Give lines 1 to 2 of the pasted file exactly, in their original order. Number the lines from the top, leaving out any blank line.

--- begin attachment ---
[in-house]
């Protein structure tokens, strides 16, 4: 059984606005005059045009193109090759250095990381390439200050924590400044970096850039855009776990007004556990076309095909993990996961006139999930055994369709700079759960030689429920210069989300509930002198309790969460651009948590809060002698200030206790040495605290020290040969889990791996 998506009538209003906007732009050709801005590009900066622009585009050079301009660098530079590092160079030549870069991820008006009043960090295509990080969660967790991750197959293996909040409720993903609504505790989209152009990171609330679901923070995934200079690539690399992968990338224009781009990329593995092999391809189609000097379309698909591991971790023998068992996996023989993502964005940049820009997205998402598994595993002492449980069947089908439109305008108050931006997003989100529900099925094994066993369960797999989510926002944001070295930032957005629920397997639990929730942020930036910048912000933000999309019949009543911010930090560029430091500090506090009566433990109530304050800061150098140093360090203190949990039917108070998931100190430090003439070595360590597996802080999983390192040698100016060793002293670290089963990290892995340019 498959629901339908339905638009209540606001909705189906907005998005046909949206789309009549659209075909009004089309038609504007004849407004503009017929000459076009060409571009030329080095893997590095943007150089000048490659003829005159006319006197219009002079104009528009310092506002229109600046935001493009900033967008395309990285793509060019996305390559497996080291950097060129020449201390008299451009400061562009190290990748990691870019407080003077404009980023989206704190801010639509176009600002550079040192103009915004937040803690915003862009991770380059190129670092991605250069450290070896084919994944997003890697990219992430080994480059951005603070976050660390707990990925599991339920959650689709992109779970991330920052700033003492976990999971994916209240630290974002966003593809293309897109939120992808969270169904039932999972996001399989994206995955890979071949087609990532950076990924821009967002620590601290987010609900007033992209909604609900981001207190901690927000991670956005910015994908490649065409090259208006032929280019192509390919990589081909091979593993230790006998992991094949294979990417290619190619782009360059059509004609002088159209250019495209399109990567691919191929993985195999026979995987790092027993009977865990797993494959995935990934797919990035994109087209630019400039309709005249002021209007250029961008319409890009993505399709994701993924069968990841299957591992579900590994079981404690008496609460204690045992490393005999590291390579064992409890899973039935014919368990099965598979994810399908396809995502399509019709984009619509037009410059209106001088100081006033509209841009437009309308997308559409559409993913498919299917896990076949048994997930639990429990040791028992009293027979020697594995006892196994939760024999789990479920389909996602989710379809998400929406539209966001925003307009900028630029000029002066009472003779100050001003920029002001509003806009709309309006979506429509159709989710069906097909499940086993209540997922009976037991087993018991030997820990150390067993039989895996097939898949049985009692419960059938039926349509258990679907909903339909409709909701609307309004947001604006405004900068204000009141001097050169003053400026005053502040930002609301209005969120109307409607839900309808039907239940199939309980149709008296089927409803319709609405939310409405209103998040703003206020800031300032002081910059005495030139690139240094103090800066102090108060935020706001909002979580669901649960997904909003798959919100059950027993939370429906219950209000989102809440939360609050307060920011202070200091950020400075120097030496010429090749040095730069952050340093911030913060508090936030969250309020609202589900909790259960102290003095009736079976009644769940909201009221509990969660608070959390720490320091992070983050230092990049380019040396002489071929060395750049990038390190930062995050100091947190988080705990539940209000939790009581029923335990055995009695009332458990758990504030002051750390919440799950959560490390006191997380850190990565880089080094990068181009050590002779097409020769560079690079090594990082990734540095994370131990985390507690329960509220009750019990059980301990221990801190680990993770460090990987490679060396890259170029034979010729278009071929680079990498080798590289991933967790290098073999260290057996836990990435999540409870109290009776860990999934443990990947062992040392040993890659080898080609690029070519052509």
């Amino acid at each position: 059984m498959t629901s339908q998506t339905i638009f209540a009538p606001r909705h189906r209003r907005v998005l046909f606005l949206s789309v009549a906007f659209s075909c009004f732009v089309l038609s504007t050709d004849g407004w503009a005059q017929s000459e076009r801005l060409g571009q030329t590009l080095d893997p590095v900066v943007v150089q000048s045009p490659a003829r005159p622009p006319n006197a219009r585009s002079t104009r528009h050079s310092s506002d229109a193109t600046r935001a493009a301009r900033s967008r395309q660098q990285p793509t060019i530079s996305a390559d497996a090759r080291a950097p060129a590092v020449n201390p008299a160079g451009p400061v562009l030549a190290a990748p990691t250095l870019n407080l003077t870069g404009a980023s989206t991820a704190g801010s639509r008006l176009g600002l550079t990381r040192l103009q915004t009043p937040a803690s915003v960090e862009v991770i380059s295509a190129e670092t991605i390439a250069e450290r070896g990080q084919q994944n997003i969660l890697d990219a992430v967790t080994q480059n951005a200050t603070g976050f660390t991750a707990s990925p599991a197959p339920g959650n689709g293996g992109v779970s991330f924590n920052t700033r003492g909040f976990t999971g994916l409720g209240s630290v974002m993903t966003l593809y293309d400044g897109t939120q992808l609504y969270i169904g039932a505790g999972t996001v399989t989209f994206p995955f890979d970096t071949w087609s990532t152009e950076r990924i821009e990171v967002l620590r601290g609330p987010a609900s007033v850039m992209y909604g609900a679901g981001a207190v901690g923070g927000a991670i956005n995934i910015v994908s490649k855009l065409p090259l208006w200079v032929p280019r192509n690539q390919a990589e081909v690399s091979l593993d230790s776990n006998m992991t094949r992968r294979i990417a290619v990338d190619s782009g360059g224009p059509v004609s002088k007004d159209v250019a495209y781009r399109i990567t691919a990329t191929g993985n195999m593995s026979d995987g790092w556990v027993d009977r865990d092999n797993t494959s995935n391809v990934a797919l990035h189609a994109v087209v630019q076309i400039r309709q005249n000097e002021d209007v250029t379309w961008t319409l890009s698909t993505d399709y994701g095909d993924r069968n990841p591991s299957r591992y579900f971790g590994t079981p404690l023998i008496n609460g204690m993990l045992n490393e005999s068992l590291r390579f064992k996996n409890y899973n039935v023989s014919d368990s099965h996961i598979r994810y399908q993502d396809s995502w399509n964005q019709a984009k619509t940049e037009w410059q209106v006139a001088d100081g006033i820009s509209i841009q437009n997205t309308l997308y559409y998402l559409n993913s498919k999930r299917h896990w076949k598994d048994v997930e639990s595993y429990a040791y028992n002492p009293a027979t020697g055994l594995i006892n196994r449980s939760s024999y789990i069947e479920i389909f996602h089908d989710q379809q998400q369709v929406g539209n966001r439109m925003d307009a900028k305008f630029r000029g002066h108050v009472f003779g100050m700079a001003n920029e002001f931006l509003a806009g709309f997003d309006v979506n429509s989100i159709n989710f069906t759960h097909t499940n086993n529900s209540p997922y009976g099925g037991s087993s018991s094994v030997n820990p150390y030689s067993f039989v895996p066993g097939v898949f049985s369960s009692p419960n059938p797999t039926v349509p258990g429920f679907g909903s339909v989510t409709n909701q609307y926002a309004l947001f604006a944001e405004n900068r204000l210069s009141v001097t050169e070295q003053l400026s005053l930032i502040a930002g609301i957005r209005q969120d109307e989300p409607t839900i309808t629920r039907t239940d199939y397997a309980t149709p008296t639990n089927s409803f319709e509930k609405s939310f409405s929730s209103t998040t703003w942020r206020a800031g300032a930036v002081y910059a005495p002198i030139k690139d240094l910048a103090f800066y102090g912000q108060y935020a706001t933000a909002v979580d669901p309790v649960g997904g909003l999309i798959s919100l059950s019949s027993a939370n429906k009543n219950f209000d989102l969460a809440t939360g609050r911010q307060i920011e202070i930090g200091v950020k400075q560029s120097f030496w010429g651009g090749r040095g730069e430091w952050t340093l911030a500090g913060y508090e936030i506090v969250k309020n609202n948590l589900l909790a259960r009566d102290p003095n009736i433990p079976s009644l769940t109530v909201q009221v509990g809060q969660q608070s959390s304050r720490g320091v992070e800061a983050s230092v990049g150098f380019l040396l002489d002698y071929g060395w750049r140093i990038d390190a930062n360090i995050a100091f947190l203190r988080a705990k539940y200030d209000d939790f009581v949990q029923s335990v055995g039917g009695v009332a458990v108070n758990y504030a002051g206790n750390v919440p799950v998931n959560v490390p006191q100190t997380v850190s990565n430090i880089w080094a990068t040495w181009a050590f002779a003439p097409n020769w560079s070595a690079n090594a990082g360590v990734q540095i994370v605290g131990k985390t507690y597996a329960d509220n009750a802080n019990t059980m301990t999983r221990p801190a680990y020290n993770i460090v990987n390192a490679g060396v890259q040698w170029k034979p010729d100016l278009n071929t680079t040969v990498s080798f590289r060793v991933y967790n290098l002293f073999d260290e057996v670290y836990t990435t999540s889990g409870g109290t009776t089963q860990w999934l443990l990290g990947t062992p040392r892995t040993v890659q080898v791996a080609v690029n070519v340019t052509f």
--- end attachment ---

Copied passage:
[in-house]
């Protein structure tokens, strides 16, 4: 059984606005005059045009193109090759250095990381390439200050924590400044970096850039855009776990007004556990076309095909993990996961006139999930055994369709700079759960030689429920210069989300509930002198309790969460651009948590809060002698200030206790040495605290020290040969889990791996 998506009538209003906007732009050709801005590009900066622009585009050079301009660098530079590092160079030549870069991820008006009043960090295509990080969660967790991750197959293996909040409720993903609504505790989209152009990171609330679901923070995934200079690539690399992968990338224009781009990329593995092999391809189609000097379309698909591991971790023998068992996996023989993502964005940049820009997205998402598994595993002492449980069947089908439109305008108050931006997003989100529900099925094994066993369960797999989510926002944001070295930032957005629920397997639990929730942020930036910048912000933000999309019949009543911010930090560029430091500090506090009566433990109530304050800061150098140093360090203190949990039917108070998931100190430090003439070595360590597996802080999983390192040698100016060793002293670290089963990290892995340019 498959629901339908339905638009209540606001909705189906907005998005046909949206789309009549659209075909009004089309038609504007004849407004503009017929000459076009060409571009030329080095893997590095943007150089000048490659003829005159006319006197219009002079104009528009310092506002229109600046935001493009900033967008395309990285793509060019996305390559497996080291950097060129020449201390008299451009400061562009190290990748990691870019407080003077404009980023989206704190801010639509176009600002550079040192103009915004937040803690915003862009991770380059190129670092991605250069450290070896084919994944997003890697990219992430080994480059951005603070976050660390707990990925599991339920959650689709992109779970991330920052700033003492976990999971994916209240630290974002966003593809293309897109939120992808969270169904039932999972996001399989994206995955890979071949087609990532950076990924821009967002620590601290987010609900007033992209909604609900981001207190901690927000991670956005910015994908490649065409090259208006032929280019192509390919990589081909091979593993230790006998992991094949294979990417290619190619782009360059059509004609002088159209250019495209399109990567691919191929993985195999026979995987790092027993009977865990797993494959995935990934797919990035994109087209630019400039309709005249002021209007250029961008319409890009993505399709994701993924069968990841299957591992579900590994079981404690008496609460204690045992490393005999590291390579064992409890899973039935014919368990099965598979994810399908396809995502399509019709984009619509037009410059209106001088100081006033509209841009437009309308997308559409559409993913498919299917896990076949048994997930639990429990040791028992009293027979020697594995006892196994939760024999789990479920389909996602989710379809998400929406539209966001925003307009900028630029000029002066009472003779100050001003920029002001509003806009709309309006979506429509159709989710069906097909499940086993209540997922009976037991087993018991030997820990150390067993039989895996097939898949049985009692419960059938039926349509258990679907909903339909409709909701609307309004947001604006405004900068204000009141001097050169003053400026005053502040930002609301209005969120109307409607839900309808039907239940199939309980149709008296089927409803319709609405939310409405209103998040703003206020800031300032002081910059005495030139690139240094103090800066102090108060935020706001909002979580669901649960997904909003798959919100059950027993939370429906219950209000989102809440939360609050307060920011202070200091950020400075120097030496010429090749040095730069952050340093911030913060508090936030969250309020609202589900909790259960102290003095009736079976009644769940909201009221509990969660608070959390720490320091992070983050230092990049380019040396002489071929060395750049990038390190930062995050100091947190988080705990539940209000939790009581029923335990055995009695009332458990758990504030002051750390919440799950959560490390006191997380850190990565880089080094990068181009050590002779097409020769560079690079090594990082990734540095994370131990985390507690329960509220009750019990059980301990221990801190680990993770460090990987490679060396890259170029034979010729278009071929680079990498080798590289991933967790290098073999260290057996836990990435999540409870109290009776860990999934443990990947062992040392040993890659080898080609690029070519052509």